As we become accustomed to new travel ideas and rituals to adapt, creating a sustainable travel plan is a sexy thing to do. Well, at least I think it’s so. To begin new ways of travel practices is both easier and more adaptable than some might think.
First, I should mention what I mean by sustainable travel - a.k.a sustainable tourism. When people think sustainability, they often limit it to the environment - which is a highly critical component.
But sustainable tourism is the ideal balance of the environment, economy, social justice, and wellbeing of the community.
Although each destination is responsible for protecting and integrating its resources while involving the community, It’s also our responsibility as travelers to be conscious with our steps. When traveling to a location that has its shortcomings in sustainable tourism it’s up to the visitors to respect their own carbon footprints and leave goodwill behind. And there are simple edits one can make to improve and impact a travel destination.
Fortunately, Iceland’s sustainability practices do not lag and yet there’s big room for improvement. Iceland being mindfully environmental still has shortcomings when it comes to social impact. I believe that Iceland can recreate and implement an updated sustainable tourism marketing and management strategy allowing more space for community impact.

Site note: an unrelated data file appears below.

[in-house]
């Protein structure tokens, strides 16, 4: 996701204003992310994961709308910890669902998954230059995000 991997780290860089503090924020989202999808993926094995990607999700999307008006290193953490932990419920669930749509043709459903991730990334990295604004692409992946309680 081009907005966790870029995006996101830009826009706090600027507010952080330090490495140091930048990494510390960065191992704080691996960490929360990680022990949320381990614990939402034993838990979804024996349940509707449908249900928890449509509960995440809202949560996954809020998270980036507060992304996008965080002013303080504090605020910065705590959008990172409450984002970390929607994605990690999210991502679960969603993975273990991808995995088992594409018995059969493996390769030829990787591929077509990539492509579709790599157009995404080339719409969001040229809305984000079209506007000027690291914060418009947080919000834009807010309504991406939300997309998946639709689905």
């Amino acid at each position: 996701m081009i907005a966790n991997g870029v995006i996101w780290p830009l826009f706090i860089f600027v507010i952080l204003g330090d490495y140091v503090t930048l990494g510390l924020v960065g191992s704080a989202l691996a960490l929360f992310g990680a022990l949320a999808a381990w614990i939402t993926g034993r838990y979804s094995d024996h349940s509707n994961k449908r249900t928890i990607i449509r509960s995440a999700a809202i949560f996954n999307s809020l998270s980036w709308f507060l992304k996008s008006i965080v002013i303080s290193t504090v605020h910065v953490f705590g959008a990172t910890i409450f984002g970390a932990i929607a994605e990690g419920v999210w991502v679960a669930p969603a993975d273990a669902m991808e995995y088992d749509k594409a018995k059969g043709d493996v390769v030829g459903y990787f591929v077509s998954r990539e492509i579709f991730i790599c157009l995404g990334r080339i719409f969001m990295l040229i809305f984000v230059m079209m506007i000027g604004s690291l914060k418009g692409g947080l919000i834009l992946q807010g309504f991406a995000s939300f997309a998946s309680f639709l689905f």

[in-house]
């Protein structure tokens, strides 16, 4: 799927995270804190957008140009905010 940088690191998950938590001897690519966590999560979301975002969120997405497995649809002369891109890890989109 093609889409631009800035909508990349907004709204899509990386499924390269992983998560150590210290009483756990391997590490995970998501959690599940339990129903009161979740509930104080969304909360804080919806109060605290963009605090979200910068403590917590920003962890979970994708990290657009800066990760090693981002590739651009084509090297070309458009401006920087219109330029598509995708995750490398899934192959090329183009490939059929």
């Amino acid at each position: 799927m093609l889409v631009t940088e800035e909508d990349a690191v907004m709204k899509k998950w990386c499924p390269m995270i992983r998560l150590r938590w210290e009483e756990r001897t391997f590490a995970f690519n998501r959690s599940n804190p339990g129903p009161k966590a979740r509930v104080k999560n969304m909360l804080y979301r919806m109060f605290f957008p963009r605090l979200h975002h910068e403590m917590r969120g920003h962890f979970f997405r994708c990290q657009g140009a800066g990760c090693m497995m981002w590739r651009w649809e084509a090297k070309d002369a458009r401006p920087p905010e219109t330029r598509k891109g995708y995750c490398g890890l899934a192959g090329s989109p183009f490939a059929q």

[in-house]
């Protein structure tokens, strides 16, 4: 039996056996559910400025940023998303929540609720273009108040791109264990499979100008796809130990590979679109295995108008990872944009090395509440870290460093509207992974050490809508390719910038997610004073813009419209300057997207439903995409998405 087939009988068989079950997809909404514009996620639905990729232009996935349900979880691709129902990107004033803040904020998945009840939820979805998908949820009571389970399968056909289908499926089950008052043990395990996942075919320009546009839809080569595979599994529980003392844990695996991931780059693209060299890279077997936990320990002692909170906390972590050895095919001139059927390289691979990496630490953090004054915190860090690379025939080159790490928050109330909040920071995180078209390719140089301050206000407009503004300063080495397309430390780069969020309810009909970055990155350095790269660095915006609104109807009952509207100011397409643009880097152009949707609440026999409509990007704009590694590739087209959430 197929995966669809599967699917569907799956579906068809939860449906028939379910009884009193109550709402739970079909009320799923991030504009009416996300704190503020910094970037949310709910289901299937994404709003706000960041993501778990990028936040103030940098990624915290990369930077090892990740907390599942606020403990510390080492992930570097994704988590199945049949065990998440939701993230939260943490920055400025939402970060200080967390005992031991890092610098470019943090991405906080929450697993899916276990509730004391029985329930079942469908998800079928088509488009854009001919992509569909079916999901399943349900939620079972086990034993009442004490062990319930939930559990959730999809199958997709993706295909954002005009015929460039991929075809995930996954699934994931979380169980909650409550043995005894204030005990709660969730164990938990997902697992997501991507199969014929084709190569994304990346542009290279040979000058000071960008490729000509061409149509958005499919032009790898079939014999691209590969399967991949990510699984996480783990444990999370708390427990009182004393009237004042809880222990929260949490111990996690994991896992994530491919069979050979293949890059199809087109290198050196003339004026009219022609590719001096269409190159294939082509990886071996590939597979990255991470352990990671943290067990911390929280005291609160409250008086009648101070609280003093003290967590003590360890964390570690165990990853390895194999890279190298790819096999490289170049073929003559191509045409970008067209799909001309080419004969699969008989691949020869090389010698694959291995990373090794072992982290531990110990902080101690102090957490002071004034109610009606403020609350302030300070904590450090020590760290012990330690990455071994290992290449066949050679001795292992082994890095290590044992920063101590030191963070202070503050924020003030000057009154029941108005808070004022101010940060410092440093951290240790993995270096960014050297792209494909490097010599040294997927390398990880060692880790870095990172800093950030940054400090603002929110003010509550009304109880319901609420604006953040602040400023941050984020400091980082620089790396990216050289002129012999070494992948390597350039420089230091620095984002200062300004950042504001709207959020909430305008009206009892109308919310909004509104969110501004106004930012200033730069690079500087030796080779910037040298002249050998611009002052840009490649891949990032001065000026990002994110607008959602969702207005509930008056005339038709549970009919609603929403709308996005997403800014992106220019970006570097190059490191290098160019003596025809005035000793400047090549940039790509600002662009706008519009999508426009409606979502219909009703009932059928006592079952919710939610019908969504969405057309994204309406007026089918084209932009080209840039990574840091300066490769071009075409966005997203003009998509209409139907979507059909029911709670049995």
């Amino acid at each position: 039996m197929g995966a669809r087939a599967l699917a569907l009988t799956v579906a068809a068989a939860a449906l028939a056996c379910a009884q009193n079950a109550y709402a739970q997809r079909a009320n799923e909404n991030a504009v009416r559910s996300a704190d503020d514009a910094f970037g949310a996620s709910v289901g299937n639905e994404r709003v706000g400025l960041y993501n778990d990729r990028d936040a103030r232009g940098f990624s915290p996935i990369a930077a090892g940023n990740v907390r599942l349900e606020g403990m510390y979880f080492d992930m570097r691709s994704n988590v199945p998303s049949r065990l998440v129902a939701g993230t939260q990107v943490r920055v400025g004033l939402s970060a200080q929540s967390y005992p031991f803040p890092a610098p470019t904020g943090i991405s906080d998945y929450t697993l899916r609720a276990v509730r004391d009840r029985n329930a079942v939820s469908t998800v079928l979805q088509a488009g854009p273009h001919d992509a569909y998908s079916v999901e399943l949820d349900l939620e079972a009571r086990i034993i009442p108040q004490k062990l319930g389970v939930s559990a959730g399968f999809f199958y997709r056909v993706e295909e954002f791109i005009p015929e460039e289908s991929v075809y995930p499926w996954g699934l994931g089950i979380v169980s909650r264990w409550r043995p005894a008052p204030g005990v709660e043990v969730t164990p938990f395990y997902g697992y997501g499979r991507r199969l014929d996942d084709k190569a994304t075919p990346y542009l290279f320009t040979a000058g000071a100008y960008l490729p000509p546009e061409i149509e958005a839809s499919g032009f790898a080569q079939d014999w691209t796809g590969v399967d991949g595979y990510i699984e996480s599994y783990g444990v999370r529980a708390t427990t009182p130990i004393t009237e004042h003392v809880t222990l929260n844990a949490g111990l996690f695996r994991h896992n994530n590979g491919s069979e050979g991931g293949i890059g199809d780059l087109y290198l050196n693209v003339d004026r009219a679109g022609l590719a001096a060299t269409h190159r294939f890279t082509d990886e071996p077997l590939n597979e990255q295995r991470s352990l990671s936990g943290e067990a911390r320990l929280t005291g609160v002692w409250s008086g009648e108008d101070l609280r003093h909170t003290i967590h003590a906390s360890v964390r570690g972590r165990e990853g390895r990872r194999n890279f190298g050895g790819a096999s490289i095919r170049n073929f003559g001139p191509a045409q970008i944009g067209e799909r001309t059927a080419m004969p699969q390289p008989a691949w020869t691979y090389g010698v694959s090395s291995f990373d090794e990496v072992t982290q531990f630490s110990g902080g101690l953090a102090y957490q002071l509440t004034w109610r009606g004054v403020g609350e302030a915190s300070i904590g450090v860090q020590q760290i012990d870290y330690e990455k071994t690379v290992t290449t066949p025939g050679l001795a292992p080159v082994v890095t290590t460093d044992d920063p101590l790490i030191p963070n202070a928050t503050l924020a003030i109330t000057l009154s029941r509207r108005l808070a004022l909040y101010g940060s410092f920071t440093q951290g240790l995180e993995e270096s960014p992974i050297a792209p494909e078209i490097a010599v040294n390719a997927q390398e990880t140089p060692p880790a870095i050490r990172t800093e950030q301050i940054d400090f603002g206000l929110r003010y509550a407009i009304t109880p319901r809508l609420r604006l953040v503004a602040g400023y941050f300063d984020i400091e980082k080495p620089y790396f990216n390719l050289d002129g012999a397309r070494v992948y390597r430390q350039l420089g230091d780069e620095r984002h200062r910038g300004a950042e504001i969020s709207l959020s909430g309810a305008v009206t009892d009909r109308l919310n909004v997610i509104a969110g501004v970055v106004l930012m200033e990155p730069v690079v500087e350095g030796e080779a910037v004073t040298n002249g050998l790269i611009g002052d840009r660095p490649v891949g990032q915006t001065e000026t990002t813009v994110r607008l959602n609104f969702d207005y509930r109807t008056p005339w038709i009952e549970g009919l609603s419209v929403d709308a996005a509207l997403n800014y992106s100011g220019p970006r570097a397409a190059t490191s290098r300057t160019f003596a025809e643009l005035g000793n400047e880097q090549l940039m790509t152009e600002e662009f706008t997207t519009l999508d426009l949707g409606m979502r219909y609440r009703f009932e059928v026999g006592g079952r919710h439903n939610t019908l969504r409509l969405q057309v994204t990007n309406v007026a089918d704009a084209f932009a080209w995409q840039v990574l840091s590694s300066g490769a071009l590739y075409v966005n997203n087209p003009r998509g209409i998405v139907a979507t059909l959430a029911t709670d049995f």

And then I thought what if we treat our travel destination like we would a friend’s home - being invited to someone’s house for dinner. I show up on time, with a hostess gift and my good manners, ask them questions to learn more about them, and don’t overstay my welcome.
Since I can remember, my family and I would visit family friends at their farm by Snæfellsnes and fish wild trout in their lake. I might not have understood some of these rituals as a young child, but later started to realize that we always brought gifts, i.e. coloring books and sweets for the children, we’d catch only x-amount of fish, and religiously avoided leaving a footprint behind.
We can easily give ourselves simple steps to follow for each destination, for example:
Offset x-amount of carbon via certified organizations
Donate x amount into an already established scholarship or a charity in the area
Ask your hotel for descaling services (fewer towels, minimal use of air conditioner etc.)
Shop only locally-made designs and goods
Einstein said “If I had an hour to solve a problem, I'd spend 55 minutes thinking about the problem and 5 minutes thinking about solutions''.
If we’re going to a location without concerning ourselves with our footprint and only thinking about our own experience - we’re ignoring a global problem. If fixing the problem takes only a micro moment out of our entire visit - we must recognize it and do our part to fix it.
Text: Anna Rósa Parker